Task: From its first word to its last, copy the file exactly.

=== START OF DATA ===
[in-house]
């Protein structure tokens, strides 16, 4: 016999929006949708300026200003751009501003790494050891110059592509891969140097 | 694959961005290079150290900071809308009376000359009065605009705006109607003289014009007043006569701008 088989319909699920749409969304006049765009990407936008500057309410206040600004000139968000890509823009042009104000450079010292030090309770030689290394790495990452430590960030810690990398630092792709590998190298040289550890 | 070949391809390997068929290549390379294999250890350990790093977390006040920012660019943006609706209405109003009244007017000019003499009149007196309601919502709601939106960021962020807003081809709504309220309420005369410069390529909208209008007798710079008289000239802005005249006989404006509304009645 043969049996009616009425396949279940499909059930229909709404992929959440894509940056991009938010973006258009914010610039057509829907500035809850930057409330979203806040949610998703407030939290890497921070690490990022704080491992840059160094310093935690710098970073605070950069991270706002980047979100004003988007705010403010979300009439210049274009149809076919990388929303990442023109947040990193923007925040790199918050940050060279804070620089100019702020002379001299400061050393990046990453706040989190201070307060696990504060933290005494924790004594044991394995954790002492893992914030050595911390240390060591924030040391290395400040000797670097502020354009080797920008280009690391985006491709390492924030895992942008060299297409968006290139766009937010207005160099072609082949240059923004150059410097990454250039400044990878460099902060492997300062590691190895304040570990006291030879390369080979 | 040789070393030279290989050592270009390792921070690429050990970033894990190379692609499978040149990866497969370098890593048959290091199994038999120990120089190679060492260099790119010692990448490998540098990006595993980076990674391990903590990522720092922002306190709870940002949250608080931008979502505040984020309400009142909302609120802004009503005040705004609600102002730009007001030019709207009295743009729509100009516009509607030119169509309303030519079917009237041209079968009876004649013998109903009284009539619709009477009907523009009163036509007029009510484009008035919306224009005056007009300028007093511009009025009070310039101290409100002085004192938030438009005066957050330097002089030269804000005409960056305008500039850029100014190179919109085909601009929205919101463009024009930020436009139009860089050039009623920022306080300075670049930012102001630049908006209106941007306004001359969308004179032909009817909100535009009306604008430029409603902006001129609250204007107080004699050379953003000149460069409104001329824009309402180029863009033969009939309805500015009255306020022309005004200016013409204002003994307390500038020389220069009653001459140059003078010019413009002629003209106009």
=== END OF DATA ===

[in-house]
């Protein structure tokens, strides 16, 4: 016999929006949708300026200003751009501003790494050891110059592509891969140097 | 694959961005290079150290900071809308009376000359009065605009705006109607003289014009007043006569701008 088989319909699920749409969304006049765009990407936008500057309410206040600004000139968000890509823009042009104000450079010292030090309770030689290394790495990452430590960030810690990398630092792709590998190298040289550890 | 070949391809390997068929290549390379294999250890350990790093977390006040920012660019943006609706209405109003009244007017000019003499009149007196309601919502709601939106960021962020807003081809709504309220309420005369410069390529909208209008007798710079008289000239802005005249006989404006509304009645 043969049996009616009425396949279940499909059930229909709404992929959440894509940056991009938010973006258009914010610039057509829907500035809850930057409330979203806040949610998703407030939290890497921070690490990022704080491992840059160094310093935690710098970073605070950069991270706002980047979100004003988007705010403010979300009439210049274009149809076919990388929303990442023109947040990193923007925040790199918050940050060279804070620089100019702020002379001299400061050393990046990453706040989190201070307060696990504060933290005494924790004594044991394995954790002492893992914030050595911390240390060591924030040391290395400040000797670097502020354009080797920008280009690391985006491709390492924030895992942008060299297409968006290139766009937010207005160099072609082949240059923004150059410097990454250039400044990878460099902060492997300062590691190895304040570990006291030879390369080979 | 040789070393030279290989050592270009390792921070690429050990970033894990190379692609499978040149990866497969370098890593048959290091199994038999120990120089190679060492260099790119010692990448490998540098990006595993980076990674391990903590990522720092922002306190709870940002949250608080931008979502505040984020309400009142909302609120802004009503005040705004609600102002730009007001030019709207009295743009729509100009516009509607030119169509309303030519079917009237041209079968009876004649013998109903009284009539619709009477009907523009009163036509007029009510484009008035919306224009005056007009300028007093511009009025009070310039101290409100002085004192938030438009005066957050330097002089030269804000005409960056305008500039850029100014190179919109085909601009929205919101463009024009930020436009139009860089050039009623920022306080300075670049930012102001630049908006209106941007306004001359969308004179032909009817909100535009009306604008430029409603902006001129609250204007107080004699050379953003000149460069409104001329824009309402180029863009033969009939309805500015009255306020022309005004200016013409204002003994307390500038020389220069009653001459140059003078010019413009002629003209106009």